Sam Holstein

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New Cutting-Edge Highly Humanoid Robots Make Science Fiction a Reality

Robots have existed for decades now, but they’ve always been obviously different than humans. Even the best attempts at humanoid robots fell far short, with robotic faces that don’t move much and gestures that look like mechanical movements. Engineers have been telling us for years how important humanoid robots will be for a wide variety of applications, but it was hard to imagine these mechanistic robots being useful for much of anything besides novelties.

Starting today, that isn’t true. UK-based company Engineered Arts released their hyper-realistic humanoid robot Ameca, and it looks and acts disarmingly like a regular human. This 41-second video will blow your mind.

Engineered Arts YouTube Channel

Who would have thought that science fiction would become reality within our lifetime? Highly humanoid robots are being developed and manufactured right now with capabilities that were once only dreamed of in popular culture. You could imagine being comforted or guided by an Ameca.

In fact, Ameca is so compelling that I’m fighting the urge to naturally use human pronouns for it. My instincts tell me I should call this robot “her,” “he,” “they,” something that acknowledges the human-ness of its posture and expressions.

Ameca is now available to order for anyone who wants one. The price is variable depending on what you want your Ameca to look like or do, but a representative from Engineered Arts said all units cost north of $100,000.

If you ask me, that’s a pretty accessible entry price for such an advanced humanoid robot. It’s easy for me to imagine a robot of this caliber costing 5x that amount. At $100,000, it will be easy for companies from all kinds of industries to order robots to service high-paying customers and clients. The richest among us may be interacting with robots regularly in five to ten years.

Engineered Arts made a special effort to make Ameca diverse. They intentionally designed it to have no particular race or gender, making Ameca equally approachable for anyone in the world. (Customers can order their Ameca units to have whatever racial or gender features they select). This was a thoughtful thing to do in a world that’s becoming increasingly aware of the social implications of robotic and AI-powered technology. Most new technology is unwittingly developed with a male, eurocentric emphasis (consider that VR headsets cause motion sickness far more often in women than men).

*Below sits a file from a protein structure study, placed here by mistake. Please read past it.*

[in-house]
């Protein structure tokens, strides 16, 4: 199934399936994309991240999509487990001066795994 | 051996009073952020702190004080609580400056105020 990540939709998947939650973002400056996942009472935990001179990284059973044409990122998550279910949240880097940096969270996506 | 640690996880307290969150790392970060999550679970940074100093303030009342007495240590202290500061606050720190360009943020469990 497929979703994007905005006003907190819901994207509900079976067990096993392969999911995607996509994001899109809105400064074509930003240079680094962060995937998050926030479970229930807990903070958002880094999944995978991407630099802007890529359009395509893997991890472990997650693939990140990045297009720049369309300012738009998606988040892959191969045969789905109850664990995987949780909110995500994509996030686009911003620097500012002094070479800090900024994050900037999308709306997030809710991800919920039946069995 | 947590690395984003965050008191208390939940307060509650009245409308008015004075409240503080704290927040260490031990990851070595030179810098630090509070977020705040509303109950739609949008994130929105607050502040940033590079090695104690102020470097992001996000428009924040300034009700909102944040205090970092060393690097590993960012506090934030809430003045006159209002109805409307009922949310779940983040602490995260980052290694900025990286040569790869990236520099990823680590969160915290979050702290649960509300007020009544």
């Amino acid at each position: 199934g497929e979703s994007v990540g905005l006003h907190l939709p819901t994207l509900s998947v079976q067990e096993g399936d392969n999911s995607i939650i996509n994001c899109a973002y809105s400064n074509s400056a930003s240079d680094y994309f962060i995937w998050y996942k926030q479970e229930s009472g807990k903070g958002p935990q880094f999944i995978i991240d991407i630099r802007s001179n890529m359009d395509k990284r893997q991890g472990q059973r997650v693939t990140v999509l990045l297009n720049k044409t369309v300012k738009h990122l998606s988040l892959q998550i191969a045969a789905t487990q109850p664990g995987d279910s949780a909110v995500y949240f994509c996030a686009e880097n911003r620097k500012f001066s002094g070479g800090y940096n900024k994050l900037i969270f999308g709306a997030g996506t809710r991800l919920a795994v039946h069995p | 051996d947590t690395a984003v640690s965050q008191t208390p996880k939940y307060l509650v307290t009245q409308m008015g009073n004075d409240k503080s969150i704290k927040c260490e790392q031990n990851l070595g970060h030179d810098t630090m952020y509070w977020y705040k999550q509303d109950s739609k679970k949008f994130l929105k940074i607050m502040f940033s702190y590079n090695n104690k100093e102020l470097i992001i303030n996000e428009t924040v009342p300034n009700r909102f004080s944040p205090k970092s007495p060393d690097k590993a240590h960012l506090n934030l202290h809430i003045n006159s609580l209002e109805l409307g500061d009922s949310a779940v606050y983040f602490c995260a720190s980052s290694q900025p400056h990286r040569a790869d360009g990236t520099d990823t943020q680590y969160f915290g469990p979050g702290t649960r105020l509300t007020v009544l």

Robots like Ameca are especially important for pandemic care. Robots can’t contract or carry COVID-19, and this makes them ideal for caring for the elderly or people who are vulnerable to the virus. The implications of this, though, are worrying. Human contact — real human contact, with real humans — is vital for our emotional and social health. Solitary isolation, even in well-fed and comfortable conditions, is known to cause a variety of severe health problems. Pawning off the care of vulnerable people to robots seems like asking for an array of dangerous externalities.

The science-fiction future we imagine isn’t quite here yet. Ameca can’t yet walk — it’s stuck where it’s left standing. Engineered Arts wants to make an Ameca that can walk, but they say walking is an especially complicated robot activity, and they haven’t been able to crack that problem yet. That being said, with Ameca’s modular design, it’s more than possible to make an Ameca that can walk in the future, which they plan to do.

When it comes to the future of robotics, few things are more intriguing than Ameca. It would not be an understatement to say that fully realistic humanoid robots could change every aspect of life on Earth, even if some of those changes are still centuries off. But as Ameca shows us, some of those changes are much closer than they appear.